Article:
It was supposed to be a fun day at the beach for Carlos and his family, with swimming, sand castles and maybe an ice cream cone. Everybody was there that day. His mom and dad and three older sisters were with him and they were all looking forward to a day of play, not a day for near death.
Carlos tried to hold back tears as he recalled the day he nearly lost his life at a beautiful beach in Mexico, where he grew up. The event happened many years ago, but for Carlos, it was like yesterday. It was a beach on the Gulf side of the country. There was a small bay, with rock formations not far from shore. Carlos was very young and not a strong swimmer, but he decided to venture out and go to the rocks, while his sisters were playing in the sand and splashing each other. As he swam out he began to have difficulty fighting the current. He was being pushed farther out than he wanted to go.
Meanwhile, as he recalled, “My father had to go to the concession stand to buy beer. He was an alcoholic. That’s all he did.” As the current swept him farther and farther out, Carlos began to yell for his father, but his father did not hear. He yelled. Father did not respond. “I managed to get to some of the rocks,” he said. “I was tired and I could not fight anymore, but I hung on to the rocks.”
Carlos kept yelling for his father. Soon his mother and one of his sisters went to find his father. The father at first did not seem to be alarmed, thinking that Carlos was playing some kind of a joke. He drank his beer and told them nothing was wrong. His mother and sister took him by the arm, dragged him away from the concession stand, and pointed to the rocks where Carlos continued his struggle. Now convinced that his boy was in trouble, the father swam out to the rocks and took hold of his son.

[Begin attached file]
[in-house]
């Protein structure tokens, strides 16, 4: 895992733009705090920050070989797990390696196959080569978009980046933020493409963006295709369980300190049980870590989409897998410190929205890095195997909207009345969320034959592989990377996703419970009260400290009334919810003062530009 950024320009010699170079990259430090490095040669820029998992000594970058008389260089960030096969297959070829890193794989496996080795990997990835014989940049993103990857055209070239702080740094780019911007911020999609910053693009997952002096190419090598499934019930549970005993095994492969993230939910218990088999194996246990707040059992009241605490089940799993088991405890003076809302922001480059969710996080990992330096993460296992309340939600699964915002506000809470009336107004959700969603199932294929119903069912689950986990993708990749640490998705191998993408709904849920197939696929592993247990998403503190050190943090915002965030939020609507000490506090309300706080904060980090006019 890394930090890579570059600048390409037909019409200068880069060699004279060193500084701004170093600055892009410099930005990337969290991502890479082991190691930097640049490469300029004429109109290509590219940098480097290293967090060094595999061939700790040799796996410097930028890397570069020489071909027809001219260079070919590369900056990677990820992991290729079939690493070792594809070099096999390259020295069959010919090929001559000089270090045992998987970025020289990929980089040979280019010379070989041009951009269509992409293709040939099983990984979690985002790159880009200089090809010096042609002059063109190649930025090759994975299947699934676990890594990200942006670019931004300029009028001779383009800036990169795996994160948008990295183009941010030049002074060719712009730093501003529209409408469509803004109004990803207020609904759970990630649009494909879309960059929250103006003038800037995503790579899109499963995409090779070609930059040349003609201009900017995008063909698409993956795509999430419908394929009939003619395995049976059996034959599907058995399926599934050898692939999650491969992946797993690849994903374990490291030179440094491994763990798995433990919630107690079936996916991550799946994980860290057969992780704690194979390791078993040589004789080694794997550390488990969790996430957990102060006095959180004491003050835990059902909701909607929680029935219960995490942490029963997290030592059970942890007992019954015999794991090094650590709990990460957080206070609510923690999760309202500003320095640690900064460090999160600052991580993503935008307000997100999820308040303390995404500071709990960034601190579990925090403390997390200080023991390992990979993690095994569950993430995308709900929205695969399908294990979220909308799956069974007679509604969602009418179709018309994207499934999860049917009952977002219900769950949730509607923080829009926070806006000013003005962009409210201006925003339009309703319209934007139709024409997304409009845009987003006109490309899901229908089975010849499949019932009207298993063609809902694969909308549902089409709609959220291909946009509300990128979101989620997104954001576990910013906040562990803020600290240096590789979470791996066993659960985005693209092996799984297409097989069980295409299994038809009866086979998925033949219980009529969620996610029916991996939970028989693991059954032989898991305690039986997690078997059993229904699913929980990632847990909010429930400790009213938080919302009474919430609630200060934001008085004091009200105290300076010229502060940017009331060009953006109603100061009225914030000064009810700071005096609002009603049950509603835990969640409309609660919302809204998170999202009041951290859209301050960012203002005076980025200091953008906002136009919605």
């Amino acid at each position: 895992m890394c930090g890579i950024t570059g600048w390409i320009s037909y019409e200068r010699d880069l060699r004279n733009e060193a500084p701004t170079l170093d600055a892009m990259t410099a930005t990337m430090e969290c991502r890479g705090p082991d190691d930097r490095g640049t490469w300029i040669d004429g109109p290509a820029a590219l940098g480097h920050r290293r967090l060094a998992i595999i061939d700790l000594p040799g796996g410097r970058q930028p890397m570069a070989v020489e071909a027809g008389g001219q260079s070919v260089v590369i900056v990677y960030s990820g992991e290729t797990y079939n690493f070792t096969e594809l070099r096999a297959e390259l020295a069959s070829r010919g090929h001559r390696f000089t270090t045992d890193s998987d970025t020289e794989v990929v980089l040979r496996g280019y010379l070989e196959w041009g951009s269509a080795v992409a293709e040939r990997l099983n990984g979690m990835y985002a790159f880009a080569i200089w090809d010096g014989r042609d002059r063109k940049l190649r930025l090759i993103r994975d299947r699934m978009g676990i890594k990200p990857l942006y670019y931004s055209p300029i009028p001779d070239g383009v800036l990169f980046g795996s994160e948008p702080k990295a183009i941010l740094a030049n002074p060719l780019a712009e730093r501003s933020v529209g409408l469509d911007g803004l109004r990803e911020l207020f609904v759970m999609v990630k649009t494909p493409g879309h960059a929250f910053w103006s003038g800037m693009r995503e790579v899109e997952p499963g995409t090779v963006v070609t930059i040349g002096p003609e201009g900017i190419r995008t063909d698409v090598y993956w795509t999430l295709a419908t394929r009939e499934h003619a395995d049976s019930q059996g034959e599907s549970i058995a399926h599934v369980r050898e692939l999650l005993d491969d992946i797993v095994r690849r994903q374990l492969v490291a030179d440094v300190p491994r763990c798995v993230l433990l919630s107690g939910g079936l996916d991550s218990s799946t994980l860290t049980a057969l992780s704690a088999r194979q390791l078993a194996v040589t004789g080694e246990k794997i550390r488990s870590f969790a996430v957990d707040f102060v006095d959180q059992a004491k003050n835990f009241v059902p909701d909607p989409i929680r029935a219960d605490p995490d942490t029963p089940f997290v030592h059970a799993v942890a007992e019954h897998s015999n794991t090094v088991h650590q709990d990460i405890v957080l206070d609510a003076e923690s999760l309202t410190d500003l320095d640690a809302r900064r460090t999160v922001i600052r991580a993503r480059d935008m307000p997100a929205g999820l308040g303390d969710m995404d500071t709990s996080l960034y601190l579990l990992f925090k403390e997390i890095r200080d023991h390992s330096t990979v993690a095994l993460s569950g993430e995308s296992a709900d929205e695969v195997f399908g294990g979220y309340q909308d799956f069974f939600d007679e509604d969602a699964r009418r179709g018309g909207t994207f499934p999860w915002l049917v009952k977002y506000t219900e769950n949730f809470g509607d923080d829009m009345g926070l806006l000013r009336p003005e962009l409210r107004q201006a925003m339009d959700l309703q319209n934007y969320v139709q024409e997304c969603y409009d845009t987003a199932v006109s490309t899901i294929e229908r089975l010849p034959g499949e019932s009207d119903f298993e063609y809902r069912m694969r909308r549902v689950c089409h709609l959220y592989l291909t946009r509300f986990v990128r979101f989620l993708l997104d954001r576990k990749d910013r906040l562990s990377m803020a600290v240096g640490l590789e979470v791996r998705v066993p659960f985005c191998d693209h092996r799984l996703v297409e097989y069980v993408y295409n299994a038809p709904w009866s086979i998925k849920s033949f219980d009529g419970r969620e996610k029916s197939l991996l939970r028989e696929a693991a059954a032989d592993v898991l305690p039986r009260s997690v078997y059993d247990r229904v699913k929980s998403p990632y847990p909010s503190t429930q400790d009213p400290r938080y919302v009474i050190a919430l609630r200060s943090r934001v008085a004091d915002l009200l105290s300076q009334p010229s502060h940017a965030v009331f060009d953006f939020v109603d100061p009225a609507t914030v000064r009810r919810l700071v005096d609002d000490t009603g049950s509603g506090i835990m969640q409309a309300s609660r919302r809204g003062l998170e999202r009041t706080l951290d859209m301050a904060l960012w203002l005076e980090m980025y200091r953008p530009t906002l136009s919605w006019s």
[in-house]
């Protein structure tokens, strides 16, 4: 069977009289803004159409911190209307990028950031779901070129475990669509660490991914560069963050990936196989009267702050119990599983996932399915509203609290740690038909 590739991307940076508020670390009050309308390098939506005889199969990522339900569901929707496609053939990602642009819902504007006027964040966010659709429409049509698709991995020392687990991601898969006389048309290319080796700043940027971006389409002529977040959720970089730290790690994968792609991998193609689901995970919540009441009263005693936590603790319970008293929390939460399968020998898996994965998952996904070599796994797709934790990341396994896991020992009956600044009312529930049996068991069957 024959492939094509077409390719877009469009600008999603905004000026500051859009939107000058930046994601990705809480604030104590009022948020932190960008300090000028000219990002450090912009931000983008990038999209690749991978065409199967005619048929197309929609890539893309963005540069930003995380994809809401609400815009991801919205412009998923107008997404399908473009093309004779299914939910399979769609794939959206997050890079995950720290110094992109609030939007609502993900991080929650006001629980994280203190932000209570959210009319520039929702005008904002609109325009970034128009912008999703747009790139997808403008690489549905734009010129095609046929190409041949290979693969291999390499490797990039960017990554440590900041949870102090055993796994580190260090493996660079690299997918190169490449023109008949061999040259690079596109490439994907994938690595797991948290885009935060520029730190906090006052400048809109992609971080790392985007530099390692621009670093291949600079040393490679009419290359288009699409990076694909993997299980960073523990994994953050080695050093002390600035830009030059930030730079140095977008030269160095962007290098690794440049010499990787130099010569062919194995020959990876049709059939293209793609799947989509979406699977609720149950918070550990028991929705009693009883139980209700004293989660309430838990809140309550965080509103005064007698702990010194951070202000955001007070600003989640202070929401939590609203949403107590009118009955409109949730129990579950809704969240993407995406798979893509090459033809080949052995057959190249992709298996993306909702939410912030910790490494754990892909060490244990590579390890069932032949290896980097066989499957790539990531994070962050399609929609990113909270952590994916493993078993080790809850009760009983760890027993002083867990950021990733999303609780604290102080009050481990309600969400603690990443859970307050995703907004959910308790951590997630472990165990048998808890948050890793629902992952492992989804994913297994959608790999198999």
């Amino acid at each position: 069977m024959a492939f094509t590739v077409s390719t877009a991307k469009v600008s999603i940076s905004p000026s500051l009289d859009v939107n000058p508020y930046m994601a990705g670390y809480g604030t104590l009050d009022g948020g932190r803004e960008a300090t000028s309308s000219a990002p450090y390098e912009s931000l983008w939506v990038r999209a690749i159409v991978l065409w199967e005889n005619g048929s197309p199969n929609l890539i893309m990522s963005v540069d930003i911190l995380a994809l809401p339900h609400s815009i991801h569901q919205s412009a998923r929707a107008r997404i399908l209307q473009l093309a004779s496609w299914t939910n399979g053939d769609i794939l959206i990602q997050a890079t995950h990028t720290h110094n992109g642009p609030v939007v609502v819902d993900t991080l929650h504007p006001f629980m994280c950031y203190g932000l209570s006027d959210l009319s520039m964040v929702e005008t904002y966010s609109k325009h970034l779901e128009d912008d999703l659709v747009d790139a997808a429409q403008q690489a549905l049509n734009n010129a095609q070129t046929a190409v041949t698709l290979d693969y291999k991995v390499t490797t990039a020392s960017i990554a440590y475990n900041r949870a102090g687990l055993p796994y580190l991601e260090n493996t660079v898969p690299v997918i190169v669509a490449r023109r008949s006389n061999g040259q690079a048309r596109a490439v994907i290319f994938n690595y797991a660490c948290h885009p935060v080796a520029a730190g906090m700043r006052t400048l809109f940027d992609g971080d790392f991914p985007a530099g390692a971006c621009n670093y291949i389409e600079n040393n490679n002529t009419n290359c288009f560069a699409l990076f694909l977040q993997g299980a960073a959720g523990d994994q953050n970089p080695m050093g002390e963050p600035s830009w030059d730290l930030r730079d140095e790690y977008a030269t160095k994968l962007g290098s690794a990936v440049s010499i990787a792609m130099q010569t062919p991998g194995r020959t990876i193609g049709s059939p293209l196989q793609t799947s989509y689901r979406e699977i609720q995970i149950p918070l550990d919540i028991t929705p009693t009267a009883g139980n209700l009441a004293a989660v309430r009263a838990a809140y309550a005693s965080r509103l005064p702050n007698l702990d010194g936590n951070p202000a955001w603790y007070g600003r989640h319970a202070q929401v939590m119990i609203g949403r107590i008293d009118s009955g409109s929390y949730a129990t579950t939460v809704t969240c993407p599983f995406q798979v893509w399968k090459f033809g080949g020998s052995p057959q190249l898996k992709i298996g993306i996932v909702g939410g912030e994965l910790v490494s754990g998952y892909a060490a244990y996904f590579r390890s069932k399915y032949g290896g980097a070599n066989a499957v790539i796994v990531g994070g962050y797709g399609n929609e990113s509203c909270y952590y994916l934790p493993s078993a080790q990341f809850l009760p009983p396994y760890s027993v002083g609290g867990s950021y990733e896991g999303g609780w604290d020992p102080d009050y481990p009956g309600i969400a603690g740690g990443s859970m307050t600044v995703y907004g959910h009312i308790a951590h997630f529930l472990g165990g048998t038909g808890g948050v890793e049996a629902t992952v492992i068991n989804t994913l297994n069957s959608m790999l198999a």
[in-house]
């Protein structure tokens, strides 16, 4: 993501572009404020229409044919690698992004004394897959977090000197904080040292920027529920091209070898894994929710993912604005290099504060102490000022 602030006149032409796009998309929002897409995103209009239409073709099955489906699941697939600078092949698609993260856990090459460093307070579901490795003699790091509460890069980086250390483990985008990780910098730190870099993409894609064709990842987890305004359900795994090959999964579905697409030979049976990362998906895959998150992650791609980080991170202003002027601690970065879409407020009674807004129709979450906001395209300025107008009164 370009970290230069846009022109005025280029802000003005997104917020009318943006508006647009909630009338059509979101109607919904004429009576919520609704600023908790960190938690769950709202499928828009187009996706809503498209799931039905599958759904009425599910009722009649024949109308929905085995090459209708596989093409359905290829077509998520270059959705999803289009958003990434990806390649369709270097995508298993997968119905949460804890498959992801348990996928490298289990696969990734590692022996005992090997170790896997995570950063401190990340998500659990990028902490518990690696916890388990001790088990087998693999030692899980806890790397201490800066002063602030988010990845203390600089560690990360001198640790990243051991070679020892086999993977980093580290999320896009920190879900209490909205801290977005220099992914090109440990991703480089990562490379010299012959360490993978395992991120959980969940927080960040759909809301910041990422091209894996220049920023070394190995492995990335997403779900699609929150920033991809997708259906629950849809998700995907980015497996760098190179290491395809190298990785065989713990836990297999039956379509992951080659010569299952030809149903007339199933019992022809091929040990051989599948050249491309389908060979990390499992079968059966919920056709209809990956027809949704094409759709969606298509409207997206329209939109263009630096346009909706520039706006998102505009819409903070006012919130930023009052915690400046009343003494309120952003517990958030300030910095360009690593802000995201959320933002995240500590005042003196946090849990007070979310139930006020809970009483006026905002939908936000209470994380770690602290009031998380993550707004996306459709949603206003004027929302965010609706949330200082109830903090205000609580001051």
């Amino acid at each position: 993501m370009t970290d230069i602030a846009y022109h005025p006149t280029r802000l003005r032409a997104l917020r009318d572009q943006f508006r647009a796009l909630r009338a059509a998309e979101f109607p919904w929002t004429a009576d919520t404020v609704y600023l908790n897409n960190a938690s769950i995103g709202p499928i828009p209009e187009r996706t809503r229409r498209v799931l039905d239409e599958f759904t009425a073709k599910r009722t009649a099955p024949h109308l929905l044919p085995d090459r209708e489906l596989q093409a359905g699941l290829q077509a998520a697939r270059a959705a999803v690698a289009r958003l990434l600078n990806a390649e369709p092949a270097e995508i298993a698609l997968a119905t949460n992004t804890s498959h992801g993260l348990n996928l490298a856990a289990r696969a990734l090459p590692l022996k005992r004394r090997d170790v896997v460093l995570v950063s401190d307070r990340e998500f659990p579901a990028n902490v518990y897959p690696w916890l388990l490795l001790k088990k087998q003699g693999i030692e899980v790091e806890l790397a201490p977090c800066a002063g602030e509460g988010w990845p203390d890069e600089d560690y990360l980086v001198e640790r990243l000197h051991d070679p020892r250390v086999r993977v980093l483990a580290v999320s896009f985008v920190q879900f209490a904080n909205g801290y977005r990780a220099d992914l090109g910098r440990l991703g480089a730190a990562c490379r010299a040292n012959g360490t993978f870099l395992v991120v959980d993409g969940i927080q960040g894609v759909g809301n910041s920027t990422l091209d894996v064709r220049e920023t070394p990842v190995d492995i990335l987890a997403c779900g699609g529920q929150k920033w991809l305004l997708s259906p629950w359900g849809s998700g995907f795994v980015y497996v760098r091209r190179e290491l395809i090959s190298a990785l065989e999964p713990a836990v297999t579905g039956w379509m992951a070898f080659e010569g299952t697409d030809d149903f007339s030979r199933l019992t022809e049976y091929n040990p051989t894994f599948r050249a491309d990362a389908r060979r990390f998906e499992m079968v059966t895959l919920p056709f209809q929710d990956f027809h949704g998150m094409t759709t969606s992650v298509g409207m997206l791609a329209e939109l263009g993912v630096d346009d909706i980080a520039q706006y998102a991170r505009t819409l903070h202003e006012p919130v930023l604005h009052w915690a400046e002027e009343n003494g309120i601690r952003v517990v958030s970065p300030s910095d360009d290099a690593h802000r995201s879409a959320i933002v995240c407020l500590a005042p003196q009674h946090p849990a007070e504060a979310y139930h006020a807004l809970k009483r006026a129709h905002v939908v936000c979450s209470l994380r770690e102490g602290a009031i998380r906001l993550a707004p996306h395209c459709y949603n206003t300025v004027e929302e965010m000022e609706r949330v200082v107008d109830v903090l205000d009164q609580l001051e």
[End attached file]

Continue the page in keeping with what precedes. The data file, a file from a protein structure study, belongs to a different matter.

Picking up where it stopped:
“I am just like my father,” Carlos explained. “I am an alcoholic just like he was. He didn’t hear me. He was drinking, and now I drink and I don’t hear my children.”
Carlos has experienced the helplessness of addiction. In a sense he has an understanding of his father’s behavior, but at the same time a deep-seeded resentment towards his father, who did not respond to his perilous need. There is a genetic component to addiction, as patterns of behavior in families repeat across generational lines. Addiction has cycles in families, just as it does in individuals. Carlos was in treatment to break the cycle.
“I fear for my son,” he said. “I would never forgive myself if harm came to him because of my drinking. He is the same age now that I was when I almost drown that day. That scares me. What if I let him die because I was not there for him?”
The circumstances of Carlos’ story are repeated every day in one way of another in this country. Parents, addicted to alcohol or some other substance, are not able to respond to their children. Addiction robs them of their capacity to reason, to act responsibly, and most of all to be a loving parent. The deep emotional scar leaves a void in the child, and that void must be filled. The generational cycle continues to turn.
Carlos is working the 12-Steps, trying to fill the void and break the cycle. “I do not want this to happen to my son,” he asserts. “It is my responsibility.”
Ned Wicker is the Addictions Recovery Chaplain at Waukesha Memorial Hospital Lawrence Center He author’s a website for addiction support: